Author: Hendrik Boom Date: To: dng Subject: Re: [DNG] Can this drive be saved?
On Sat, Aug 29, 2020 at 06:45:15PM -0700, Gregory Nowak wrote: > On Sat, Aug 29, 2020 at 04:35:01PM -0500, golinux@??? wrote:
> > What are the chances of fsck repairing the bad sectors? I shamefully admit I
> > have not thought about fsck for years.
> This looks to be at the media level, so is most likely beyond
> fsck. Since you said you can afford to lose this drive's contents, I
> would suggest using dd to fill the drive with zeros:
> dd if=/dev/zero of=/dev/sdx
> where /dev/sdx is the designation for your drive. This might cause the
> drive to reallocate the bad sector, or to mark the bad sector as good
There's also the badblocks program, which can be set up either to do a
nondestructive read-only test for bad blocks, or a more throrough
destructive test, where it writes every block and later checks tht it
can read it correctly again, using a variety of bit patterns.
That might make the hard drive reassign the bad blocks on its own.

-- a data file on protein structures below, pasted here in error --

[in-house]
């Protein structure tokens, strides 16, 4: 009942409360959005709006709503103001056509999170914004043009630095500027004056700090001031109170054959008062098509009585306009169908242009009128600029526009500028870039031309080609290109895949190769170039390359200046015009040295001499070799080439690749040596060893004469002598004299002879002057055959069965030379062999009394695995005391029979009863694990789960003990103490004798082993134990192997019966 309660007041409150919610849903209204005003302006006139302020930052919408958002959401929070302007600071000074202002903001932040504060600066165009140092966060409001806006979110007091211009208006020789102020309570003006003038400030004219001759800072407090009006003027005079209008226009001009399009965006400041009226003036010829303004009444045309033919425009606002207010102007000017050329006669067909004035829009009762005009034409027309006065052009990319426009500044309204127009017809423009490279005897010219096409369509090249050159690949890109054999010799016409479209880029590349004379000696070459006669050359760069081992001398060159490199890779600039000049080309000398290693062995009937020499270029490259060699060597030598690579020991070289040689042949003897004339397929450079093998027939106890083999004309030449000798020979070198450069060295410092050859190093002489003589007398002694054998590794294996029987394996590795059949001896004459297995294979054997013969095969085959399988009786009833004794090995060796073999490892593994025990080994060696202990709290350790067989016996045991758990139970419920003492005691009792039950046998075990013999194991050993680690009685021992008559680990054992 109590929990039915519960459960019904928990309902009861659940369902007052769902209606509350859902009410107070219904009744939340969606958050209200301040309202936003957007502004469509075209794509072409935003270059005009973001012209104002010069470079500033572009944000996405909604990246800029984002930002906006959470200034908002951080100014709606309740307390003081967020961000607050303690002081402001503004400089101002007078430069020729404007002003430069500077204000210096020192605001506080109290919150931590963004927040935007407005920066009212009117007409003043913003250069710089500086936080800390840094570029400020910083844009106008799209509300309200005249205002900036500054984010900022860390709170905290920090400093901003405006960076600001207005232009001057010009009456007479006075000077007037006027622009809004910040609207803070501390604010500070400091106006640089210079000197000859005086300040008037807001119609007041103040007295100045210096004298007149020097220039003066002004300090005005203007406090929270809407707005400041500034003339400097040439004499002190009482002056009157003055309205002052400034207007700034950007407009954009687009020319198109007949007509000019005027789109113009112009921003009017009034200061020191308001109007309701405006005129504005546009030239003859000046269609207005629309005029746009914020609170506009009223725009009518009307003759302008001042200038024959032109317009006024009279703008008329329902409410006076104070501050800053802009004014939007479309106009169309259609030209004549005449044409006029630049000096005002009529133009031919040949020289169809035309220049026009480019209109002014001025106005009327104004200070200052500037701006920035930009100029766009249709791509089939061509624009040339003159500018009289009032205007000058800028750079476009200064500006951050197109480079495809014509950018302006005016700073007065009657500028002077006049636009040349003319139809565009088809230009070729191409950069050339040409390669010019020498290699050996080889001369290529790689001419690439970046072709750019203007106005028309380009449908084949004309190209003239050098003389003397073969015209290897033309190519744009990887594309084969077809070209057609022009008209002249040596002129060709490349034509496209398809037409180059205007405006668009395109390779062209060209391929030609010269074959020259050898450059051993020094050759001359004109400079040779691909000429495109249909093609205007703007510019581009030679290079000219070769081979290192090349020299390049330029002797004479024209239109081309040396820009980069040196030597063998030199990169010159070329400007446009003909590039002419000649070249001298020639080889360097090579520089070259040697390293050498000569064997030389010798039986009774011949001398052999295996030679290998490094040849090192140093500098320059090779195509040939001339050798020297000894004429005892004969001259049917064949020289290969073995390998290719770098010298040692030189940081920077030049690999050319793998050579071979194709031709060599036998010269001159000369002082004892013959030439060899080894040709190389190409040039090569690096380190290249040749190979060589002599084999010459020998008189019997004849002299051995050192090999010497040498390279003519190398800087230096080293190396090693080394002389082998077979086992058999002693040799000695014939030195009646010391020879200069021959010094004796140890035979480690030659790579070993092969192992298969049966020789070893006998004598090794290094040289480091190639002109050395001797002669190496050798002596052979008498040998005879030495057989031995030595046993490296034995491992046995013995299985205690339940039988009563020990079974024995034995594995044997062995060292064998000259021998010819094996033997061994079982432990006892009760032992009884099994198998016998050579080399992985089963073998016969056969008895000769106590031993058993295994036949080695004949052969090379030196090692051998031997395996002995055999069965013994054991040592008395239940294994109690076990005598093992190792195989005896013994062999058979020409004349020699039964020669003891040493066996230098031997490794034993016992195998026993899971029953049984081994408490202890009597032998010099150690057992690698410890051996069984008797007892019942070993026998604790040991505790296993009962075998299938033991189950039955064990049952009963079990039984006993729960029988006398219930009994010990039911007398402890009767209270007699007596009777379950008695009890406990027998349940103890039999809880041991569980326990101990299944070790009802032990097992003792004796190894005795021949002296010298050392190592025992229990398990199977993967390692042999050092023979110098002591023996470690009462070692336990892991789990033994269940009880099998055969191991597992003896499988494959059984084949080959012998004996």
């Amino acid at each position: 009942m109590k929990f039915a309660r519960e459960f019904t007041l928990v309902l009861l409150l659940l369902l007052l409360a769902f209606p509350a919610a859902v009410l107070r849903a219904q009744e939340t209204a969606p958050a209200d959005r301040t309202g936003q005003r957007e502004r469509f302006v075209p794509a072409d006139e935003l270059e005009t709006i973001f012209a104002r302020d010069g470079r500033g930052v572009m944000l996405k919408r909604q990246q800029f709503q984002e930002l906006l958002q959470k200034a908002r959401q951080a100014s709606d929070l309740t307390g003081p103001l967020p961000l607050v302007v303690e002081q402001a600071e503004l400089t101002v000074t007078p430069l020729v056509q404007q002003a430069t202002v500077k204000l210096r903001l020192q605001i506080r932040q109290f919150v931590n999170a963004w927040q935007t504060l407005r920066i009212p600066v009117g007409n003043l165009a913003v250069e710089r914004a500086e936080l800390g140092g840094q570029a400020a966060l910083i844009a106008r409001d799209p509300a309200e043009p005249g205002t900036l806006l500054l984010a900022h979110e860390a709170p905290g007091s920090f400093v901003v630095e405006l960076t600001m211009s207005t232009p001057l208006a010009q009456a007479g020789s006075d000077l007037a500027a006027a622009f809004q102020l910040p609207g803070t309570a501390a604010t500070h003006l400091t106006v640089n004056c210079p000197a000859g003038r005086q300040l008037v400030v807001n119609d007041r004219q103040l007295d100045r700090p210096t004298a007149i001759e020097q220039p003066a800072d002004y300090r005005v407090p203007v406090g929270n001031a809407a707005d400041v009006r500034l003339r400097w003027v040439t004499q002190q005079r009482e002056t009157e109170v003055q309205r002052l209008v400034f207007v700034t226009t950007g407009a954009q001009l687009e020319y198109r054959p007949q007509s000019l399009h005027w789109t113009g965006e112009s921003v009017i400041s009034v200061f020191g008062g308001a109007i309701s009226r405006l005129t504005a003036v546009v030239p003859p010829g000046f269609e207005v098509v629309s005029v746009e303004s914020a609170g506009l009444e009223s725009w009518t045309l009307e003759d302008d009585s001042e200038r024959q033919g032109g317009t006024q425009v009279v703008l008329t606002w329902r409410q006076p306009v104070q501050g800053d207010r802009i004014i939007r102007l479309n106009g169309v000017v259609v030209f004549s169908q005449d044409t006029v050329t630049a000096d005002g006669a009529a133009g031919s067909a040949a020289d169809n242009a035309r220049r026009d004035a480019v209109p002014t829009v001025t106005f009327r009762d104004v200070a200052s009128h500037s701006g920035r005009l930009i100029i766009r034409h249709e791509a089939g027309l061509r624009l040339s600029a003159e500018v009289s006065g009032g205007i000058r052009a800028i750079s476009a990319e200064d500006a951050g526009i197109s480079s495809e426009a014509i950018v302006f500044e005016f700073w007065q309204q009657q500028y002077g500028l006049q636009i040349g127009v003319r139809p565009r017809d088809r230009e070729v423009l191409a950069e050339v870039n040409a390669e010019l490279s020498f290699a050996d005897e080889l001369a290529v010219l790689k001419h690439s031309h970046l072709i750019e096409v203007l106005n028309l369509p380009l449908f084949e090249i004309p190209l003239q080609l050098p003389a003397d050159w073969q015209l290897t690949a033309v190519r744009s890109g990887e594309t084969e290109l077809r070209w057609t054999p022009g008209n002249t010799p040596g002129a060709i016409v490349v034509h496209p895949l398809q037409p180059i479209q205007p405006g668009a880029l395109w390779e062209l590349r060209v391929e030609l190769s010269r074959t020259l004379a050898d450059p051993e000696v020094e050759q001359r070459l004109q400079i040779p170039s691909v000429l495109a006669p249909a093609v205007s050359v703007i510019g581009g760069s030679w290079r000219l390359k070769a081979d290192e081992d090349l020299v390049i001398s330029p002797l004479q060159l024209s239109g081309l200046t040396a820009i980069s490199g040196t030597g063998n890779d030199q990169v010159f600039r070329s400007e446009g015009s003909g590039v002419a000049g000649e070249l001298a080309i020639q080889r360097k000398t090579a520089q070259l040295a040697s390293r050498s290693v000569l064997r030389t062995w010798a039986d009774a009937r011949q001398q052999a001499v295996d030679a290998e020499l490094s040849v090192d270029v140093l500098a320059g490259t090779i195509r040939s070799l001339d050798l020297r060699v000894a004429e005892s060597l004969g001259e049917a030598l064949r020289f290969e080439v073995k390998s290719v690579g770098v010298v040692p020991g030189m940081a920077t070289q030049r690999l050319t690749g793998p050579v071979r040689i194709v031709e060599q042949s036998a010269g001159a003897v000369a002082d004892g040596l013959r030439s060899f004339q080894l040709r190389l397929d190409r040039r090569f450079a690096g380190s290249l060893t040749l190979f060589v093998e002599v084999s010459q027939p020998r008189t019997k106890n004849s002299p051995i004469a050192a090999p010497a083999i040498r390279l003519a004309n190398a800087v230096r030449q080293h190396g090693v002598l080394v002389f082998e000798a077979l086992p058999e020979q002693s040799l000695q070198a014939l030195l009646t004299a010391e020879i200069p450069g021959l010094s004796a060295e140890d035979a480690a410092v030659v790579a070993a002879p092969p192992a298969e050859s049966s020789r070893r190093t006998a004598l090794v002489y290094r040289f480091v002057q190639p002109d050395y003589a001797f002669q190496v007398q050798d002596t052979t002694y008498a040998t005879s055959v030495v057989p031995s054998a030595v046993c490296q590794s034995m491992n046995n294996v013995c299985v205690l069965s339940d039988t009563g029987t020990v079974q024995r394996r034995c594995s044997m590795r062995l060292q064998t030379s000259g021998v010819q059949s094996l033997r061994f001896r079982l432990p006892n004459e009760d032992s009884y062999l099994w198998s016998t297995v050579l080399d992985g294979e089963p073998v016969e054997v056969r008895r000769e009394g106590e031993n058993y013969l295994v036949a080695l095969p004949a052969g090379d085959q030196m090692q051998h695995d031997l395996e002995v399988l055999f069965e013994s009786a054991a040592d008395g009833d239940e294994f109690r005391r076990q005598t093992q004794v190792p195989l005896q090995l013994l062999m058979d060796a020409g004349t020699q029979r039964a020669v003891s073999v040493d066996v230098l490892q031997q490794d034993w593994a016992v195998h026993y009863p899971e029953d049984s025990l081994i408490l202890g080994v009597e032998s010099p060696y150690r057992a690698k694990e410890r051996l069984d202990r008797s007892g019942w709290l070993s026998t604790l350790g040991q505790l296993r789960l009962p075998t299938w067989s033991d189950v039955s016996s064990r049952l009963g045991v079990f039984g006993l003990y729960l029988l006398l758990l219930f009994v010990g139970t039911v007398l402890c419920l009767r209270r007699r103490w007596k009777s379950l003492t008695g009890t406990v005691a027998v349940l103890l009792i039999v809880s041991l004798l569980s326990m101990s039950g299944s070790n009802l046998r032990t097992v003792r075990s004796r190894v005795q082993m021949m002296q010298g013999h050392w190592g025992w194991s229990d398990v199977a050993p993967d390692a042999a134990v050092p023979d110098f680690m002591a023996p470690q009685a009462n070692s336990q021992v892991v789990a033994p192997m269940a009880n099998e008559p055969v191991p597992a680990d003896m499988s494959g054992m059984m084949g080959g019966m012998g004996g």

If the hard drive doesn't do that, you can always use the -c option of
the e2fsck and mke2fs so that the ext2 file system will avoid using any
of the bad blocks of its own accord.
It's possible to feed the results from badblocks in to the e2fsck or
mke2fs yourself (instead of using the -c option) but it's recommended
you *not* do that because you have to tell badblocks several file-system
paramters in order for its list of bad blocks to match the file-system's
block numbering scheme, and e2fsck and mke2fs know how to do this
> Then, run a SMART test on the drive again. If it still fails,
> then that drive probably can't be fixed. If the SMART test passes this
> time, you can restore your backups on to it and keep using it. If you
> do that, be very sure to sync that drive with your other backups
> frequently, and don't rely on it exclusively.
> If you don't want to wait for dd to write the entire drive, you can try
> following this tutorial instead:
badblocks in its most thorough mode will likely take longer than dd
because it writes and reads the entire drive multiple times, but it is
I use it to test new drives after purchase before use, and I have
occasionally ended up returning a new drive under warranty. The
replacement worked fine.